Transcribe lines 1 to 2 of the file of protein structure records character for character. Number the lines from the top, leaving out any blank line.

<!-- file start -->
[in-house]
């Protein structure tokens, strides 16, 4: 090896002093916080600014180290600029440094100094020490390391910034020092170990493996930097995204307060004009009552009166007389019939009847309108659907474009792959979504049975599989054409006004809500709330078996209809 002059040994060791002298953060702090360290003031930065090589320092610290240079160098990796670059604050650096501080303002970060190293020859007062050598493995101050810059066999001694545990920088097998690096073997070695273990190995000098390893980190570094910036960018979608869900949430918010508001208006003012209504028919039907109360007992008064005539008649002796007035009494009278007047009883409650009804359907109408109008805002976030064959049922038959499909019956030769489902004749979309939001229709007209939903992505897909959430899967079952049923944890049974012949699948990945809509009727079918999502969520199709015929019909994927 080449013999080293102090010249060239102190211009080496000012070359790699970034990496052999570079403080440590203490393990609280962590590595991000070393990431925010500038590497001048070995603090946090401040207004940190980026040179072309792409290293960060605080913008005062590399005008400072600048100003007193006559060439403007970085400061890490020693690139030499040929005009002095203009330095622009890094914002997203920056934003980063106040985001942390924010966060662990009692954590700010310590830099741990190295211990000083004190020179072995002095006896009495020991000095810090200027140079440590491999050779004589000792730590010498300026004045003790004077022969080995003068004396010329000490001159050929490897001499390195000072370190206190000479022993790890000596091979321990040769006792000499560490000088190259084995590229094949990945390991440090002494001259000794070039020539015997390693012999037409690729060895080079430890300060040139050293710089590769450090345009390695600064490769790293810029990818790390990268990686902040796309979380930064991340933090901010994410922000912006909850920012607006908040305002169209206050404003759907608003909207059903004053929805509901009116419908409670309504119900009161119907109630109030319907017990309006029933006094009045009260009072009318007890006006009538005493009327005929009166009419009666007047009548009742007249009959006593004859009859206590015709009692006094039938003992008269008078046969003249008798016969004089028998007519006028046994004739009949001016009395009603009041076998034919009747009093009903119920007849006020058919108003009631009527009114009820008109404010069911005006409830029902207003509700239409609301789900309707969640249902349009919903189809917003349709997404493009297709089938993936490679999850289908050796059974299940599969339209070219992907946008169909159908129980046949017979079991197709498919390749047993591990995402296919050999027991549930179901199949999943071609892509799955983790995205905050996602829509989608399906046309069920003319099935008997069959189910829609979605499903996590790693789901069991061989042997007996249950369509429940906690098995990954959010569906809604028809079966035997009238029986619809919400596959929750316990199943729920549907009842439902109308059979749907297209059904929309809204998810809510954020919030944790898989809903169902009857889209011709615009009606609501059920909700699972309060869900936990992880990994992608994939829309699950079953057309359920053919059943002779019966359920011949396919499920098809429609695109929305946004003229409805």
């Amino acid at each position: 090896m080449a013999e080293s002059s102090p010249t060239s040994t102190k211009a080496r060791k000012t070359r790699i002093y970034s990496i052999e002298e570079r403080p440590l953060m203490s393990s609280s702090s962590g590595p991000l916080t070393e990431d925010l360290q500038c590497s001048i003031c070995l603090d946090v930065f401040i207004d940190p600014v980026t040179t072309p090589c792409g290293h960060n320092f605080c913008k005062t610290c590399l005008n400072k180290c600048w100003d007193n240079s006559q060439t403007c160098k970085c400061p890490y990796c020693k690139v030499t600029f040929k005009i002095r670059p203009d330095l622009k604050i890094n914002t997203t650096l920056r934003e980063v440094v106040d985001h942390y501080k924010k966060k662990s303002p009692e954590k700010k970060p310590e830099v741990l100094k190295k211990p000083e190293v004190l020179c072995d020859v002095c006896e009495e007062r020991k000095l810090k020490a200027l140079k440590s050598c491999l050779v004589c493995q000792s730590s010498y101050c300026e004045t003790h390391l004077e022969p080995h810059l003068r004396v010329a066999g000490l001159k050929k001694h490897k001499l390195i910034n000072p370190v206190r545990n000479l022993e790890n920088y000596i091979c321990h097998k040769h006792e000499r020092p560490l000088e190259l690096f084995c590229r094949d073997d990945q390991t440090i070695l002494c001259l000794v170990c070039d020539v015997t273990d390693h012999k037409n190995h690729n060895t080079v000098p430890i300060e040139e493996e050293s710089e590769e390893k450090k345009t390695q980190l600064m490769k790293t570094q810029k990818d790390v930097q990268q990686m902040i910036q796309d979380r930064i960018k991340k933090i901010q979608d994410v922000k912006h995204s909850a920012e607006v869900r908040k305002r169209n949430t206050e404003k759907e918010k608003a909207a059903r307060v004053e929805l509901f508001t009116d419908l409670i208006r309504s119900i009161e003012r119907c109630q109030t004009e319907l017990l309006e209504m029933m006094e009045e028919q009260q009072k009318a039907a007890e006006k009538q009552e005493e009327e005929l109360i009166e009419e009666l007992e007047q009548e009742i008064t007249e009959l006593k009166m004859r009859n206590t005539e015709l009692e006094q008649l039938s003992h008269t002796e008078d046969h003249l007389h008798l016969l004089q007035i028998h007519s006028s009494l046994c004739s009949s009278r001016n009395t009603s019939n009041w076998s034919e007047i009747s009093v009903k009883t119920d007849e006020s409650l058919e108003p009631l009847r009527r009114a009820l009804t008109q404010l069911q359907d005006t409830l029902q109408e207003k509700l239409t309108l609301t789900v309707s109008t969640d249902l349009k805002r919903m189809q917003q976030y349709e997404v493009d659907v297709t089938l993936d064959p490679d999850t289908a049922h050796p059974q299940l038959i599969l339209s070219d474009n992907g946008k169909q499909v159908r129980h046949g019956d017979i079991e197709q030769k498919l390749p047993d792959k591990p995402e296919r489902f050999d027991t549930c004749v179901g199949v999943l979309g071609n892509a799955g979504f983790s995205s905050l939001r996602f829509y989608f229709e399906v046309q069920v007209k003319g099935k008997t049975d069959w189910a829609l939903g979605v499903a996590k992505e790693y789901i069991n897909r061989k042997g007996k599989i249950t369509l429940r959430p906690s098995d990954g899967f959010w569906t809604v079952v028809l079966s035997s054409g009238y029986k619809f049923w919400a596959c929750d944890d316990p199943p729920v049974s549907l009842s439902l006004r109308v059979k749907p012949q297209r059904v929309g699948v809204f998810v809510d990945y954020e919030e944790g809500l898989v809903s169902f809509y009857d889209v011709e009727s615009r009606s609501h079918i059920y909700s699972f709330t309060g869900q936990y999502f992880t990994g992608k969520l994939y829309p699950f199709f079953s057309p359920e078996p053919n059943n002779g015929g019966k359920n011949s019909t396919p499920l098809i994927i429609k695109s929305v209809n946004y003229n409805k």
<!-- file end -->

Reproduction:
[in-house]
């Protein structure tokens, strides 16, 4: 090896002093916080600014180290600029440094100094020490390391910034020092170990493996930097995204307060004009009552009166007389019939009847309108659907474009792959979504049975599989054409006004809500709330078996209809 002059040994060791002298953060702090360290003031930065090589320092610290240079160098990796670059604050650096501080303002970060190293020859007062050598493995101050810059066999001694545990920088097998690096073997070695273990190995000098390893980190570094910036960018979608869900949430918010508001208006003012209504028919039907109360007992008064005539008649002796007035009494009278007047009883409650009804359907109408109008805002976030064959049922038959499909019956030769489902004749979309939001229709007209939903992505897909959430899967079952049923944890049974012949699948990945809509009727079918999502969520199709015929019909994927 080449013999080293102090010249060239102190211009080496000012070359790699970034990496052999570079403080440590203490393990609280962590590595991000070393990431925010500038590497001048070995603090946090401040207004940190980026040179072309792409290293960060605080913008005062590399005008400072600048100003007193006559060439403007970085400061890490020693690139030499040929005009002095203009330095622009890094914002997203920056934003980063106040985001942390924010966060662990009692954590700010310590830099741990190295211990000083004190020179072995002095006896009495020991000095810090200027140079440590491999050779004589000792730590010498300026004045003790004077022969080995003068004396010329000490001159050929490897001499390195000072370190206190000479022993790890000596091979321990040769006792000499560490000088190259084995590229094949990945390991440090002494001259000794070039020539015997390693012999037409690729060895080079430890300060040139050293710089590769450090345009390695600064490769790293810029990818790390990268990686902040796309979380930064991340933090901010994410922000912006909850920012607006908040305002169209206050404003759907608003909207059903004053929805509901009116419908409670309504119900009161119907109630109030319907017990309006029933006094009045009260009072009318007890006006009538005493009327005929009166009419009666007047009548009742007249009959006593004859009859206590015709009692006094039938003992008269008078046969003249008798016969004089028998007519006028046994004739009949001016009395009603009041076998034919009747009093009903119920007849006020058919108003009631009527009114009820008109404010069911005006409830029902207003509700239409609301789900309707969640249902349009919903189809917003349709997404493009297709089938993936490679999850289908050796059974299940599969339209070219992907946008169909159908129980046949017979079991197709498919390749047993591990995402296919050999027991549930179901199949999943071609892509799955983790995205905050996602829509989608399906046309069920003319099935008997069959189910829609979605499903996590790693789901069991061989042997007996249950369509429940906690098995990954959010569906809604028809079966035997009238029986619809919400596959929750316990199943729920549907009842439902109308059979749907297209059904929309809204998810809510954020919030944790898989809903169902009857889209011709615009009606609501059920909700699972309060869900936990992880990994992608994939829309699950079953057309359920053919059943002779019966359920011949396919499920098809429609695109929305946004003229409805």